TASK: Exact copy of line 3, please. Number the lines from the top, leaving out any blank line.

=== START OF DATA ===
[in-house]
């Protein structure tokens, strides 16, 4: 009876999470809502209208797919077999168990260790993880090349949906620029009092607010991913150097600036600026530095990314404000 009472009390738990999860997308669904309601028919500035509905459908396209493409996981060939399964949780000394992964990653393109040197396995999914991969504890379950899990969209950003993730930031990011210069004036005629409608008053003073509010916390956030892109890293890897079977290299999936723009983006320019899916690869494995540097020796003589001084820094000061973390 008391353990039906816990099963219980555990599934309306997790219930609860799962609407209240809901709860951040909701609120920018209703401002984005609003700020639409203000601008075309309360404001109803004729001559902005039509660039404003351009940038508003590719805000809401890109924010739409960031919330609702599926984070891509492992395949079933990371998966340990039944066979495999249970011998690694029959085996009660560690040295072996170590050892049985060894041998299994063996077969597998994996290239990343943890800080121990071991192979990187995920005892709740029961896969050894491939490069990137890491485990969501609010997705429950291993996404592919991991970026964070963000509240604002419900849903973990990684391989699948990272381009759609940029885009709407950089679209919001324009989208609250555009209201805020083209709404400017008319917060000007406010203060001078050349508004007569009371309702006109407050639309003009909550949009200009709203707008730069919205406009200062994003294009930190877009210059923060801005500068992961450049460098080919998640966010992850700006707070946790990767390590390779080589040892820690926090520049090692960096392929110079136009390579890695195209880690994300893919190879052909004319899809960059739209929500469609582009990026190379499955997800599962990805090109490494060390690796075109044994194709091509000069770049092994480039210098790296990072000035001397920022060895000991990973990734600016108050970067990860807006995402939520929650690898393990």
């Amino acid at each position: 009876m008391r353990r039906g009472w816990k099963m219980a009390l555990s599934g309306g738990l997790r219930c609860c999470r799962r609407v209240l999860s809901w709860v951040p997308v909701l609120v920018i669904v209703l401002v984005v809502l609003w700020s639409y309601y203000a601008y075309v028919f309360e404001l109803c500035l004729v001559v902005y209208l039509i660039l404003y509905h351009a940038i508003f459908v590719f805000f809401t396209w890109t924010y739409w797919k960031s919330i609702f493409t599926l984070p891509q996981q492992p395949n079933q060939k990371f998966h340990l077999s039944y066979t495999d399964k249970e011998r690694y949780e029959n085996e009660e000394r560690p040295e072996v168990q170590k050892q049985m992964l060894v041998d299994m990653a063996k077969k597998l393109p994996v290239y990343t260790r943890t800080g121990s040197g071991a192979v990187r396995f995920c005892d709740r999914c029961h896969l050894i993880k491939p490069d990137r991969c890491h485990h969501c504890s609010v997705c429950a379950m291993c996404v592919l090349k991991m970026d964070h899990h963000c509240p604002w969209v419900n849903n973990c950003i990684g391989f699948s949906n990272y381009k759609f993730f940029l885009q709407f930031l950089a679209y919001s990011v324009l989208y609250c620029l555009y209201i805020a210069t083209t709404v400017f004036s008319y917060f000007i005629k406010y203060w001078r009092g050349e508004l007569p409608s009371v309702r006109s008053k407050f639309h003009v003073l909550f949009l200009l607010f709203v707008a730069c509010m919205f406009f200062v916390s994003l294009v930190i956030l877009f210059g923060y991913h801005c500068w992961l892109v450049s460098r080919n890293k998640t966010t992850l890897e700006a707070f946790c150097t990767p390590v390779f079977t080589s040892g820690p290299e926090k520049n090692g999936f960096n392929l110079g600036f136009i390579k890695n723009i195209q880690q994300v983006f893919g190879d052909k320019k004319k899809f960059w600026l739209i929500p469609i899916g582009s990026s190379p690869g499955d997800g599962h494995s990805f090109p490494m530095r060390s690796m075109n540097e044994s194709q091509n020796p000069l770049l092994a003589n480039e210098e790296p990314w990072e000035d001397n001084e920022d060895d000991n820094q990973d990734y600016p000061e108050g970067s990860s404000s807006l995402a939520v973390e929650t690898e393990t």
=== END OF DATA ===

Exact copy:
């Amino acid at each position: 009876m008391r353990r039906g009472w816990k099963m219980a009390l555990s599934g309306g738990l997790r219930c609860c999470r799962r609407v209240l999860s809901w709860v951040p997308v909701l609120v920018i669904v209703l401002v984005v809502l609003w700020s639409y309601y203000a601008y075309v028919f309360e404001l109803c500035l004729v001559v902005y209208l039509i660039l404003y509905h351009a940038i508003f459908v590719f805000f809401t396209w890109t924010y739409w797919k960031s919330i609702f493409t599926l984070p891509q996981q492992p395949n079933q060939k990371f998966h340990l077999s039944y066979t495999d399964k249970e011998r690694y949780e029959n085996e009660e000394r560690p040295e072996v168990q170590k050892q049985m992964l060894v041998d299994m990653a063996k077969k597998l393109p994996v290239y990343t260790r943890t800080g121990s040197g071991a192979v990187r396995f995920c005892d709740r999914c029961h896969l050894i993880k491939p490069d990137r991969c890491h485990h969501c504890s609010v997705c429950a379950m291993c996404v592919l090349k991991m970026d964070h899990h963000c509240p604002w969209v419900n849903n973990c950003i990684g391989f699948s949906n990272y381009k759609f993730f940029l885009q709407f930031l950089a679209y919001s990011v324009l989208y609250c620029l555009y209201i805020a210069t083209t709404v400017f004036s008319y917060f000007i005629k406010y203060w001078r009092g050349e508004l007569p409608s009371v309702r006109s008053k407050f639309h003009v003073l909550f949009l200009l607010f709203v707008a730069c509010m919205f406009f200062v916390s994003l294009v930190i956030l877009f210059g923060y991913h801005c500068w992961l892109v450049s460098r080919n890293k998640t966010t992850l890897e700006a707070f946790c150097t990767p390590v390779f079977t080589s040892g820690p290299e926090k520049n090692g999936f960096n392929l110079g600036f136009i390579k890695n723009i195209q880690q994300v983006f893919g190879d052909k320019k004319k899809f960059w600026l739209i929500p469609i899916g582009s990026s190379p690869g499955d997800g599962h494995s990805f090109p490494m530095r060390s690796m075109n540097e044994s194709q091509n020796p000069l770049l092994a003589n480039e210098e790296p990314w990072e000035d001397n001084e920022d060895d000991n820094q990973d990734y600016p000061e108050g970067s990860s404000s807006l995402a939520v973390e929650t690898e393990t």